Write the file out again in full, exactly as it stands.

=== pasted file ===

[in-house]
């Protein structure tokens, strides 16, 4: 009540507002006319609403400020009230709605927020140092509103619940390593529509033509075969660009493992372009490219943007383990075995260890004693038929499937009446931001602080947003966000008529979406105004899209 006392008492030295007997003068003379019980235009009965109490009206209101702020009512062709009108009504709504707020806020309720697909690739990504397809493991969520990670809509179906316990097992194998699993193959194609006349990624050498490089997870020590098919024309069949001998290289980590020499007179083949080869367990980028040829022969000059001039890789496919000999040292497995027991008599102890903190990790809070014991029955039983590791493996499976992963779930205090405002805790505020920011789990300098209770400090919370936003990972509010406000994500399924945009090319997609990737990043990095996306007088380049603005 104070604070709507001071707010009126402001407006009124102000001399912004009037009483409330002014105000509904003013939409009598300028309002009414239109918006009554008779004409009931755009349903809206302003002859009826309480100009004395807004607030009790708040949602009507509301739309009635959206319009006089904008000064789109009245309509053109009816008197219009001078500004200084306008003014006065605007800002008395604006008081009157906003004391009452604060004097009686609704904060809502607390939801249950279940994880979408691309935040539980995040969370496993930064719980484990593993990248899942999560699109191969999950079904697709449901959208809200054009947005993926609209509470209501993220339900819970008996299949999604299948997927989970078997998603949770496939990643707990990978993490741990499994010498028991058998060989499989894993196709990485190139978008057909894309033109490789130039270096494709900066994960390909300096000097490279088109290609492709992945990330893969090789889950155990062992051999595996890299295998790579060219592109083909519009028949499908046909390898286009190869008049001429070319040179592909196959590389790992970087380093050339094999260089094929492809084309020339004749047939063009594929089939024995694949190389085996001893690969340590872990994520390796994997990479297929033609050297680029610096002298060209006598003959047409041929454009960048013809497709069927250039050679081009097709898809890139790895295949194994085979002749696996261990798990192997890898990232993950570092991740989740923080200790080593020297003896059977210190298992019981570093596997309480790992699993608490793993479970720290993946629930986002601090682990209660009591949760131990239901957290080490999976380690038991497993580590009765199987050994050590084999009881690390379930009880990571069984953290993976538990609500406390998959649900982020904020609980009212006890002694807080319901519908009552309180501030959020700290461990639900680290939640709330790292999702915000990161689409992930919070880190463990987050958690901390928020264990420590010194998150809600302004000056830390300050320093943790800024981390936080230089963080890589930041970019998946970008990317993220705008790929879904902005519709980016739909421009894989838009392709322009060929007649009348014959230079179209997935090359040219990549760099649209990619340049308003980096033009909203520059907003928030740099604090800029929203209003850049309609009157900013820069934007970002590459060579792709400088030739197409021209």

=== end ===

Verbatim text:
[in-house]
């Protein structure tokens, strides 16, 4: 009540507002006319609403400020009230709605927020140092509103619940390593529509033509075969660009493992372009490219943007383990075995260890004693038929499937009446931001602080947003966000008529979406105004899209 006392008492030295007997003068003379019980235009009965109490009206209101702020009512062709009108009504709504707020806020309720697909690739990504397809493991969520990670809509179906316990097992194998699993193959194609006349990624050498490089997870020590098919024309069949001998290289980590020499007179083949080869367990980028040829022969000059001039890789496919000999040292497995027991008599102890903190990790809070014991029955039983590791493996499976992963779930205090405002805790505020920011789990300098209770400090919370936003990972509010406000994500399924945009090319997609990737990043990095996306007088380049603005 104070604070709507001071707010009126402001407006009124102000001399912004009037009483409330002014105000509904003013939409009598300028309002009414239109918006009554008779004409009931755009349903809206302003002859009826309480100009004395807004607030009790708040949602009507509301739309009635959206319009006089904008000064789109009245309509053109009816008197219009001078500004200084306008003014006065605007800002008395604006008081009157906003004391009452604060004097009686609704904060809502607390939801249950279940994880979408691309935040539980995040969370496993930064719980484990593993990248899942999560699109191969999950079904697709449901959208809200054009947005993926609209509470209501993220339900819970008996299949999604299948997927989970078997998603949770496939990643707990990978993490741990499994010498028991058998060989499989894993196709990485190139978008057909894309033109490789130039270096494709900066994960390909300096000097490279088109290609492709992945990330893969090789889950155990062992051999595996890299295998790579060219592109083909519009028949499908046909390898286009190869008049001429070319040179592909196959590389790992970087380093050339094999260089094929492809084309020339004749047939063009594929089939024995694949190389085996001893690969340590872990994520390796994997990479297929033609050297680029610096002298060209006598003959047409041929454009960048013809497709069927250039050679081009097709898809890139790895295949194994085979002749696996261990798990192997890898990232993950570092991740989740923080200790080593020297003896059977210190298992019981570093596997309480790992699993608490793993479970720290993946629930986002601090682990209660009591949760131990239901957290080490999976380690038991497993580590009765199987050994050590084999009881690390379930009880990571069984953290993976538990609500406390998959649900982020904020609980009212006890002694807080319901519908009552309180501030959020700290461990639900680290939640709330790292999702915000990161689409992930919070880190463990987050958690901390928020264990420590010194998150809600302004000056830390300050320093943790800024981390936080230089963080890589930041970019998946970008990317993220705008790929879904902005519709980016739909421009894989838009392709322009060929007649009348014959230079179209997935090359040219990549760099649209990619340049308003980096033009909203520059907003928030740099604090800029929203209003850049309609009157900013820069934007970002590459060579792709400088030739197409021209």